Cynthia was aware of the fact that her never getting crushes on people was atypical, but rather than viewing it as strange, she thought of it as being the gift of celibacy and decided to become a nun. As a nun, she occasionally explained her vow of celibacy by saying, “I’ve decided to become asexual.”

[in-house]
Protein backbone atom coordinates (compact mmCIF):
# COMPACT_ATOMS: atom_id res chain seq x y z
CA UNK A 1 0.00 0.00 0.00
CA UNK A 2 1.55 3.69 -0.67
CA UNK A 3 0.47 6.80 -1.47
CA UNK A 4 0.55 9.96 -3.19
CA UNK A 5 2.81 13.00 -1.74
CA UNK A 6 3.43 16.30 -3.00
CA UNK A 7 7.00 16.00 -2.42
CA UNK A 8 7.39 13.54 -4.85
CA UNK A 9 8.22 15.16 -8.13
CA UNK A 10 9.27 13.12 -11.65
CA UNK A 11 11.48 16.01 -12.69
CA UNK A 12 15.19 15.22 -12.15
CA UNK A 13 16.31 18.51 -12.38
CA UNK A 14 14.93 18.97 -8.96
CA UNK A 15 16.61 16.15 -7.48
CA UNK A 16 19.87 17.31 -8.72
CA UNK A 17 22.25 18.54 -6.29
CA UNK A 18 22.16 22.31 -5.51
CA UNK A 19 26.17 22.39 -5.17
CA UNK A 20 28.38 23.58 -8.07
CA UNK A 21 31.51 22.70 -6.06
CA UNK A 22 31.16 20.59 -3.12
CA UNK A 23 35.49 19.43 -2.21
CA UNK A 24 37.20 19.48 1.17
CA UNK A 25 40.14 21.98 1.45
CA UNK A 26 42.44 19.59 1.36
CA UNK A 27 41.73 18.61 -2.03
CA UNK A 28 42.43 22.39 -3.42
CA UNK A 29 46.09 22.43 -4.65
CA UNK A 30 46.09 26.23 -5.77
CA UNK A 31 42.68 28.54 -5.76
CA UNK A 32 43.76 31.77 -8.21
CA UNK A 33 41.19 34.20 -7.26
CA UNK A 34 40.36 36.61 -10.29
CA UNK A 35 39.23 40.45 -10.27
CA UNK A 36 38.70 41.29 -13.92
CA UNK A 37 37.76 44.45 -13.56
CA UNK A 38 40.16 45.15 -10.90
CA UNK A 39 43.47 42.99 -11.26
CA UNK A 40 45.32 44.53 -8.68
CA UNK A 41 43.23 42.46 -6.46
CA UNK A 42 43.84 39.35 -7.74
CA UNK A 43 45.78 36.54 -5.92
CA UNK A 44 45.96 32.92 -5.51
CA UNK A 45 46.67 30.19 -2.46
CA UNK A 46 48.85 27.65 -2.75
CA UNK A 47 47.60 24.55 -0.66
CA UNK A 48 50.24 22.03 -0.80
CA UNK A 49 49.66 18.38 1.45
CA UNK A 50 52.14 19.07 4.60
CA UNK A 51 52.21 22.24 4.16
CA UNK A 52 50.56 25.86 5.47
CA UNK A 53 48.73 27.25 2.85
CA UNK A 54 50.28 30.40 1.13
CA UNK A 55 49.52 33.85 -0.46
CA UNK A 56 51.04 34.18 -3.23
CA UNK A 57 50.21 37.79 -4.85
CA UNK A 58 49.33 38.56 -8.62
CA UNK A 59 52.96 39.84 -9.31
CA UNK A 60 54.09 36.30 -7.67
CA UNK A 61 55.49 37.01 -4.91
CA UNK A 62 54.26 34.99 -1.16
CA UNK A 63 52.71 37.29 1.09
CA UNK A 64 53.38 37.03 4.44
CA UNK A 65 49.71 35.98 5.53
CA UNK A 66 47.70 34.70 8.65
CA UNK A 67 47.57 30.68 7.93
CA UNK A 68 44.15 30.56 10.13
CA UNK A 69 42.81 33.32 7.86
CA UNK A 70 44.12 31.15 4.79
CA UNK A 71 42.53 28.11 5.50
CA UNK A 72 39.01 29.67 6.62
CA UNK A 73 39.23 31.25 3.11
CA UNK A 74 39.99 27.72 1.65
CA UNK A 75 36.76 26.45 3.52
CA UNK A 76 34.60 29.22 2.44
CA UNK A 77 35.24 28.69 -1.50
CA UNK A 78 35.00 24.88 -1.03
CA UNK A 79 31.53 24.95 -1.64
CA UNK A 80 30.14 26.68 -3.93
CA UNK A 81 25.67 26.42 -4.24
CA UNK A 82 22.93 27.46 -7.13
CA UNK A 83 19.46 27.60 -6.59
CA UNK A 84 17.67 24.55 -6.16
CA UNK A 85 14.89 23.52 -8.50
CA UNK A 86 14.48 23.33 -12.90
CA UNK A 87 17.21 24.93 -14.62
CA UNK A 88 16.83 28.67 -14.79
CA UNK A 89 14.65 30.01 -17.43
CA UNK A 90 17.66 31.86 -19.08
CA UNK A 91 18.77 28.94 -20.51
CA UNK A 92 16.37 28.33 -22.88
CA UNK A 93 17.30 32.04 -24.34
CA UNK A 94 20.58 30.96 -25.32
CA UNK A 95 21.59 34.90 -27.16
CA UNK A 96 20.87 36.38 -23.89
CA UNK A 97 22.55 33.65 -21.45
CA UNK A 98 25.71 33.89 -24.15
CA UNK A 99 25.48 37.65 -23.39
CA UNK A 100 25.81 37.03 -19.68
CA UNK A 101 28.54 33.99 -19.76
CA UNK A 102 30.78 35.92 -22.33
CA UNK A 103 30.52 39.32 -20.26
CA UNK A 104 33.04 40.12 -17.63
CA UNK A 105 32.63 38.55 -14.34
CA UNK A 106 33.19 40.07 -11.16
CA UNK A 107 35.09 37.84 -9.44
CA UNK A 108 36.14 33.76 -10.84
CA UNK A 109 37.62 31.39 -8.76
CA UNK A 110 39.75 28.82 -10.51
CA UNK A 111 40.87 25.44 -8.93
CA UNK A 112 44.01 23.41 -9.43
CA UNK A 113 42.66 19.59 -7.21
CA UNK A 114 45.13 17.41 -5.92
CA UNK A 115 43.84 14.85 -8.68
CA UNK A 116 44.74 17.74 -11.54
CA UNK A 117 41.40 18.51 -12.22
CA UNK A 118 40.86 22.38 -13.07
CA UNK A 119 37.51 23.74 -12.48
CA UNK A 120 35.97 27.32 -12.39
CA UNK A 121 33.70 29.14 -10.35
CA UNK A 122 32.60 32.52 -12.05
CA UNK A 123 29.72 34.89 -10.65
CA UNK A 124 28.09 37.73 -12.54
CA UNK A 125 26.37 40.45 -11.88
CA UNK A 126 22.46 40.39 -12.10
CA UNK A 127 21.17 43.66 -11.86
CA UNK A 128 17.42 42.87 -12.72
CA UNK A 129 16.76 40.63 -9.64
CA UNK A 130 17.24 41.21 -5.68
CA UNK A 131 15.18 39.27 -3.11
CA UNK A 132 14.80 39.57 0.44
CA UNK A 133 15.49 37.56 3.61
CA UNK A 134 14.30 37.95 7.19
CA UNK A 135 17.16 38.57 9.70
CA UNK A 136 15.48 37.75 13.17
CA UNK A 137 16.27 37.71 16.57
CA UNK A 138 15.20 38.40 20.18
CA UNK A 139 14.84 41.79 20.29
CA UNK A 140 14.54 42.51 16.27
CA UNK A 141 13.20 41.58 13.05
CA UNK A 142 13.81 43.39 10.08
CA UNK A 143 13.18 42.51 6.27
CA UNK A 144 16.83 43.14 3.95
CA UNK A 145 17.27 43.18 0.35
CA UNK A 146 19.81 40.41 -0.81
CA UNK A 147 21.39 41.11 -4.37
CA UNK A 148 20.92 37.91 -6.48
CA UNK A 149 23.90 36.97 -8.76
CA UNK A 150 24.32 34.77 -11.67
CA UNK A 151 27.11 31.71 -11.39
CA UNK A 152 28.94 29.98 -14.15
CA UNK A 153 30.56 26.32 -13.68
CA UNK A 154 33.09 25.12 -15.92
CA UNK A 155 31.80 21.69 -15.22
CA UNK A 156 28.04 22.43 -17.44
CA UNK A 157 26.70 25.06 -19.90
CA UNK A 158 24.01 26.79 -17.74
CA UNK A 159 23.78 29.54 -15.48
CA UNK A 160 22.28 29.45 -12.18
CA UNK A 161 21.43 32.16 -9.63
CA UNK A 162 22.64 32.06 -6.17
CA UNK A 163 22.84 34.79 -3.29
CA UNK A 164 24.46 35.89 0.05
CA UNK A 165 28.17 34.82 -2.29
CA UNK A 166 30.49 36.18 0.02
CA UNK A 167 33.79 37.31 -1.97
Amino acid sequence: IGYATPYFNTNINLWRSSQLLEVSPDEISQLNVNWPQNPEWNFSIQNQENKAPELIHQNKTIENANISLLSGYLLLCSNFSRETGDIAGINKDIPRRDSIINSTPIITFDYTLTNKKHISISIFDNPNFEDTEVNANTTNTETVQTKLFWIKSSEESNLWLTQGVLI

All three of these individuals are asexual in the way the term is now defined—they do not experience sexual attraction. However, only two of them think of themselves as asexual because they have disidentified with the constructs of sexuality that they have learned—but these are different constructs of sexuality so that in one case asexuality is contrasted with celibacy, but in the other, it is indistinguishable from it. The other individual, who has no desire for either partnered or solitary sexual activity does not think of himself as asexual because not only has he not disidentified with sexuality, to some extent, he better conforms to the understanding of sexuality that he has learned than do his sexually active peers—unlike them, he is not engaging in any sexual acts outside of the context of marriage. We can easily imagine all three of these individuals as coming from the same city—possibly even the same neighborhood—at around the same time. Yet they have all learned very different ideas of what sexuality is, and have different ideas of what it means to be sexual, and, thus, what it would mean not to be sexual.